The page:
Residents may have assumed a false sense of well-being because the city continued to provide decent services and relatively safe neighborhoods. Bell is sprinkled with neat parks and athletic fields. Roads are freshly paved, and most sidewalks are free of the graffiti and fliers that litter many nearby cities. City Hall is flanked by a skate park and a brightly lit soccer field.
“Everything was good, I thought,” says Rodrigo Rodarte. “For 31 years that I lived here, I never went to a city-council meeting.”
He was busy raising two children and running an export business. Now, he is gathering signatures for the recall and is a regular at council meetings. Later, he will try to stop by two community meetings scheduled for the same night.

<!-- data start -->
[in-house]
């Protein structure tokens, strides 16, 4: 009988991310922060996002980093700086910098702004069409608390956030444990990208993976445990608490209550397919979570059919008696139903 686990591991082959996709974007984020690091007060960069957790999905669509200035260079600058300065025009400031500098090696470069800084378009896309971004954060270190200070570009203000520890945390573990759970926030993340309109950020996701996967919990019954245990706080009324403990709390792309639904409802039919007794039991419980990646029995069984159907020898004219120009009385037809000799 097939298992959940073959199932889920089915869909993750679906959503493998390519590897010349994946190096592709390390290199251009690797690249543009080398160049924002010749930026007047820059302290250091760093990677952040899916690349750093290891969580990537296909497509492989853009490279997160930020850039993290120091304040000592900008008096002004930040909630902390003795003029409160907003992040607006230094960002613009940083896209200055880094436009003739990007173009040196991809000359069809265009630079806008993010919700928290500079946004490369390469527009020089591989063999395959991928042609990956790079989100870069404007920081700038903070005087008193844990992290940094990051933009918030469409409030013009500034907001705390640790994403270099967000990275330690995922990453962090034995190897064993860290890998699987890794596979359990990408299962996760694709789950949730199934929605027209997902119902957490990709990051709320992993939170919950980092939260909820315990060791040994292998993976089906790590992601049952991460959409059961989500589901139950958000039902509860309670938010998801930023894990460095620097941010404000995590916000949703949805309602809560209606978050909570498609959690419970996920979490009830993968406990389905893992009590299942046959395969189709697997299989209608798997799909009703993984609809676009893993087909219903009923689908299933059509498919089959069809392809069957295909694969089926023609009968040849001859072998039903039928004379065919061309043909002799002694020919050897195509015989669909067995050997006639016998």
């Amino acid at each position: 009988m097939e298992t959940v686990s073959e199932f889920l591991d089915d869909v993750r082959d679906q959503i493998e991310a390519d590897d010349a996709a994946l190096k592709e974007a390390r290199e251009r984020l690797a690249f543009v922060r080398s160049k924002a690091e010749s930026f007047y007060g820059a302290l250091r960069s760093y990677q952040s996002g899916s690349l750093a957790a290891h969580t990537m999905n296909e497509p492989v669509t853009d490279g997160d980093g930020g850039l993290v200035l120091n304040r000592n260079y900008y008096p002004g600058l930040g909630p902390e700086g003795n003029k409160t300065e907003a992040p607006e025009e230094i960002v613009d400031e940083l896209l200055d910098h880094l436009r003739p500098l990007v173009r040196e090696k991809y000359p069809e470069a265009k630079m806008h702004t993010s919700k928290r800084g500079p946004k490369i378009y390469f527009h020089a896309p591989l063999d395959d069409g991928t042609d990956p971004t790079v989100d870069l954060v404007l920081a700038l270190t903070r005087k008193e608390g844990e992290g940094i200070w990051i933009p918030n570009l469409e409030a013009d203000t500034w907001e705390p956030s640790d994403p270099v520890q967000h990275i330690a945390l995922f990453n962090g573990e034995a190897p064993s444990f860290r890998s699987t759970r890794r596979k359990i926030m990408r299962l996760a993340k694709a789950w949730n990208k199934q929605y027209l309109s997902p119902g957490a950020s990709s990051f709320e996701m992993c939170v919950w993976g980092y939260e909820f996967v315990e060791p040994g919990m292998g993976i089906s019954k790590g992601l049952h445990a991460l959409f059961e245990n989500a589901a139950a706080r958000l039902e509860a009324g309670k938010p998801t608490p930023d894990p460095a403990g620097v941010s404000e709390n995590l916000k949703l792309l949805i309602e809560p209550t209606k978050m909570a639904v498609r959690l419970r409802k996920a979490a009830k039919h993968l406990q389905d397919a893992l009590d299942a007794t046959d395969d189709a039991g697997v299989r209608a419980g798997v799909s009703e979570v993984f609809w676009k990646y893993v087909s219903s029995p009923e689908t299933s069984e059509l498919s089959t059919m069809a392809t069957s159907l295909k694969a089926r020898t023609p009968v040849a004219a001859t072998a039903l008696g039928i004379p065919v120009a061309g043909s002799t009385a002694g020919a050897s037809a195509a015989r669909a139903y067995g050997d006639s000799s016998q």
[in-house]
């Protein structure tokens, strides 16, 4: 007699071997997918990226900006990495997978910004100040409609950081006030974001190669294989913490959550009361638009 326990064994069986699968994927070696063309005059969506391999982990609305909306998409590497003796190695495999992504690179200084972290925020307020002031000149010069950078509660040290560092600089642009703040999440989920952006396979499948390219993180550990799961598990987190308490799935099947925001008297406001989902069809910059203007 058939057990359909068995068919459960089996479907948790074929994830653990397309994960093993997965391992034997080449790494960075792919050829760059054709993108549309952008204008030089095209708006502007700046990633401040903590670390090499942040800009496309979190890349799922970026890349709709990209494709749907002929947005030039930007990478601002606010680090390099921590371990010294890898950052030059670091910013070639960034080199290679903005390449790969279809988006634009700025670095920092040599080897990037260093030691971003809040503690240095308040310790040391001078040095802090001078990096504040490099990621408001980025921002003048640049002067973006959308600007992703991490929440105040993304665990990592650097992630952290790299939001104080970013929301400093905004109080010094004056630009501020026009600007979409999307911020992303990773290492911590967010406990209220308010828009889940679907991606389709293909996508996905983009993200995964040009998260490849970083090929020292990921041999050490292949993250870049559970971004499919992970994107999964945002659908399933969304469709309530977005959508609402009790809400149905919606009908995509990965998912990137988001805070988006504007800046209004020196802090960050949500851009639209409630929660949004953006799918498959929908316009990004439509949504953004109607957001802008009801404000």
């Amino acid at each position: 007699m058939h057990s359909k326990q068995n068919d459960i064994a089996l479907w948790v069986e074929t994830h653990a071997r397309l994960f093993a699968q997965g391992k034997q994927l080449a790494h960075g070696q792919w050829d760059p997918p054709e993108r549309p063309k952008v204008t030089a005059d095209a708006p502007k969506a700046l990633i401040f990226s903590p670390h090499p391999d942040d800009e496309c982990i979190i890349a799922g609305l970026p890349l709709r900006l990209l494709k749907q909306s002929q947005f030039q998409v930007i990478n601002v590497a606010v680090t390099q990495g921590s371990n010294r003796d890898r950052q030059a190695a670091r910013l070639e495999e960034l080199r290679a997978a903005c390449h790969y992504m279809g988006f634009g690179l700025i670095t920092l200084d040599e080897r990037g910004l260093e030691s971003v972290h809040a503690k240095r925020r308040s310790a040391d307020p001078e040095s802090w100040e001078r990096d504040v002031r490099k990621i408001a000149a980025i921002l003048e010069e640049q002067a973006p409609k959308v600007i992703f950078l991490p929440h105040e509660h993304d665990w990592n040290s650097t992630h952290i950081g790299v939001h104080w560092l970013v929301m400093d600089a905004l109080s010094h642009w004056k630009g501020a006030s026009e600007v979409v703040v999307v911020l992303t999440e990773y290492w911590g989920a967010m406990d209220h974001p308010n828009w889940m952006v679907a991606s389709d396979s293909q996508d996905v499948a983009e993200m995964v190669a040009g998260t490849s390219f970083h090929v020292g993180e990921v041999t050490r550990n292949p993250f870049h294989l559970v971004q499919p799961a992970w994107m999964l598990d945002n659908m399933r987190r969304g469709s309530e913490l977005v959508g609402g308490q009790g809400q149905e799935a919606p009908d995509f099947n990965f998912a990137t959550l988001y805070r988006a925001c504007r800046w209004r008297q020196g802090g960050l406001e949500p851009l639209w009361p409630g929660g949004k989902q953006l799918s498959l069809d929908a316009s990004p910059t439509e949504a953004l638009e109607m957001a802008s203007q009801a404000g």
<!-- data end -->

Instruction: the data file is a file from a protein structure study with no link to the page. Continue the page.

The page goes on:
Mr. Rodarte looks at a lush lawn at the house where he is about to ask for a signature. “My yard…I should be watering it. The trash needs to go out…” Then, with a sigh, he says, “Later. I’ll do it later.”
“Bell Scandal Serves Up a Civics Lesson” – via The Wall Street Journal, by Tamara Audi
Civic responsibility is time-consuming, it takes time to educate yourself about the process and familiarize yourself with the issues. You have to allot time to go to council meetings. At the end of the day there is an upside, you’d be involved, standing up for something. Bell California stood up for nothing and fell for anything.
If you don’t feel like reading the WSJ piece, watch some video.